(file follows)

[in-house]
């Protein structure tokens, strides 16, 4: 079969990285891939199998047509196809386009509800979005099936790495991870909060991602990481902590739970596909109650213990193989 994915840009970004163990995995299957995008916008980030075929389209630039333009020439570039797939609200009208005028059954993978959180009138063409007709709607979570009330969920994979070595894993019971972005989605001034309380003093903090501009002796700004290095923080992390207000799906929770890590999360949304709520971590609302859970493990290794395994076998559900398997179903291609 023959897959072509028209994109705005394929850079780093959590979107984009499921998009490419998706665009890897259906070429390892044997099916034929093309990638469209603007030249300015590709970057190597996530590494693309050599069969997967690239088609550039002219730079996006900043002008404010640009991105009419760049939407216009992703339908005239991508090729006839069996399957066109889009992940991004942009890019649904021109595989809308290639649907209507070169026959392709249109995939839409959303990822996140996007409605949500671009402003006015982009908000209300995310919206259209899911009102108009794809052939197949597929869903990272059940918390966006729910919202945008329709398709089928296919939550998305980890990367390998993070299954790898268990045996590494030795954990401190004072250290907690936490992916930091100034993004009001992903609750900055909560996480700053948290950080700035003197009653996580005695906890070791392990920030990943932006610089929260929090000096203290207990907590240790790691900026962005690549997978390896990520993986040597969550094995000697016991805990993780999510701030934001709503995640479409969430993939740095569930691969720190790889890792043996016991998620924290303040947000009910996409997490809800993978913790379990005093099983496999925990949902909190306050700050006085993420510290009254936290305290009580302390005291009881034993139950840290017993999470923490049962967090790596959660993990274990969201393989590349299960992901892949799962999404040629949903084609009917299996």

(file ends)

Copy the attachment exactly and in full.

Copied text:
[in-house]
């Protein structure tokens, strides 16, 4: 079969990285891939199998047509196809386009509800979005099936790495991870909060991602990481902590739970596909109650213990193989 994915840009970004163990995995299957995008916008980030075929389209630039333009020439570039797939609200009208005028059954993978959180009138063409007709709607979570009330969920994979070595894993019971972005989605001034309380003093903090501009002796700004290095923080992390207000799906929770890590999360949304709520971590609302859970493990290794395994076998559900398997179903291609 023959897959072509028209994109705005394929850079780093959590979107984009499921998009490419998706665009890897259906070429390892044997099916034929093309990638469209603007030249300015590709970057190597996530590494693309050599069969997967690239088609550039002219730079996006900043002008404010640009991105009419760049939407216009992703339908005239991508090729006839069996399957066109889009992940991004942009890019649904021109595989809308290639649907209507070169026959392709249109995939839409959303990822996140996007409605949500671009402003006015982009908000209300995310919206259209899911009102108009794809052939197949597929869903990272059940918390966006729910919202945008329709398709089928296919939550998305980890990367390998993070299954790898268990045996590494030795954990401190004072250290907690936490992916930091100034993004009001992903609750900055909560996480700053948290950080700035003197009653996580005695906890070791392990920030990943932006610089929260929090000096203290207990907590240790790691900026962005690549997978390896990520993986040597969550094995000697016991805990993780999510701030934001709503995640479409969430993939740095569930691969720190790889890792043996016991998620924290303040947000009910996409997490809800993978913790379990005093099983496999925990949902909190306050700050006085993420510290009254936290305290009580302390005291009881034993139950840290017993999470923490049962967090790596959660993990274990969201393989590349299960992901892949799962999404040629949903084609009917299996």